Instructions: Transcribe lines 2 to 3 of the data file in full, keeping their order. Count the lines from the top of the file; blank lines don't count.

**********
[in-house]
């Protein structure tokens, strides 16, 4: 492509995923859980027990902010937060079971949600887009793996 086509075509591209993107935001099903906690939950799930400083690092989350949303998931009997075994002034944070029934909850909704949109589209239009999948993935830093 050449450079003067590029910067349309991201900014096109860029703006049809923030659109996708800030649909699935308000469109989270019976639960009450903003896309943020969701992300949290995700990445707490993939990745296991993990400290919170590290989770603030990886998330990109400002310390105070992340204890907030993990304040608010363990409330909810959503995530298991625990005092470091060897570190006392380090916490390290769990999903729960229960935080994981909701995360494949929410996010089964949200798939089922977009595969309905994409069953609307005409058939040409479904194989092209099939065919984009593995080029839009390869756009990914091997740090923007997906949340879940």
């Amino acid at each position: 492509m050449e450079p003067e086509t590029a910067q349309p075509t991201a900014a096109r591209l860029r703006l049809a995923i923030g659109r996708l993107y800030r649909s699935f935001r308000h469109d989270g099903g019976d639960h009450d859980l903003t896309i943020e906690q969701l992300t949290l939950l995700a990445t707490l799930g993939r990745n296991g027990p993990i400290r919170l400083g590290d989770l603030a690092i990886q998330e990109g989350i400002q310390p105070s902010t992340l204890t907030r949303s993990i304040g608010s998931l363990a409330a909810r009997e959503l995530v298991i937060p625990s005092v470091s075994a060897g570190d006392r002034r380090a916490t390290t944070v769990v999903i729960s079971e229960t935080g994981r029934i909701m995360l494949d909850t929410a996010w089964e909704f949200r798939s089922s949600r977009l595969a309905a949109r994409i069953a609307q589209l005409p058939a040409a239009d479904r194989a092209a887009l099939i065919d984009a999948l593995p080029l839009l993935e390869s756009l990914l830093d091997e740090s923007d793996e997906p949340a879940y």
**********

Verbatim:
């Protein structure tokens, strides 16, 4: 492509995923859980027990902010937060079971949600887009793996 086509075509591209993107935001099903906690939950799930400083690092989350949303998931009997075994002034944070029934909850909704949109589209239009999948993935830093 050449450079003067590029910067349309991201900014096109860029703006049809923030659109996708800030649909699935308000469109989270019976639960009450903003896309943020969701992300949290995700990445707490993939990745296991993990400290919170590290989770603030990886998330990109400002310390105070992340204890907030993990304040608010363990409330909810959503995530298991625990005092470091060897570190006392380090916490390290769990999903729960229960935080994981909701995360494949929410996010089964949200798939089922977009595969309905994409069953609307005409058939040409479904194989092209099939065919984009593995080029839009390869756009990914091997740090923007997906949340879940």
């Amino acid at each position: 492509m050449e450079p003067e086509t590029a910067q349309p075509t991201a900014a096109r591209l860029r703006l049809a995923i923030g659109r996708l993107y800030r649909s699935f935001r308000h469109d989270g099903g019976d639960h009450d859980l903003t896309i943020e906690q969701l992300t949290l939950l995700a990445t707490l799930g993939r990745n296991g027990p993990i400290r919170l400083g590290d989770l603030a690092i990886q998330e990109g989350i400002q310390p105070s902010t992340l204890t907030r949303s993990i304040g608010s998931l363990a409330a909810r009997e959503l995530v298991i937060p625990s005092v470091s075994a060897g570190d006392r002034r380090a916490t390290t944070v769990v999903i729960s079971e229960t935080g994981r029934i909701m995360l494949d909850t929410a996010w089964e909704f949200r798939s089922s949600r977009l595969a309905a949109r994409i069953a609307q589209l005409p058939a040409a239009d479904r194989a092209a887009l099939i065919d984009a999948l593995p080029l839009l993935e390869s756009l990914l830093d091997e740090s923007d793996e997906p949340a879940y």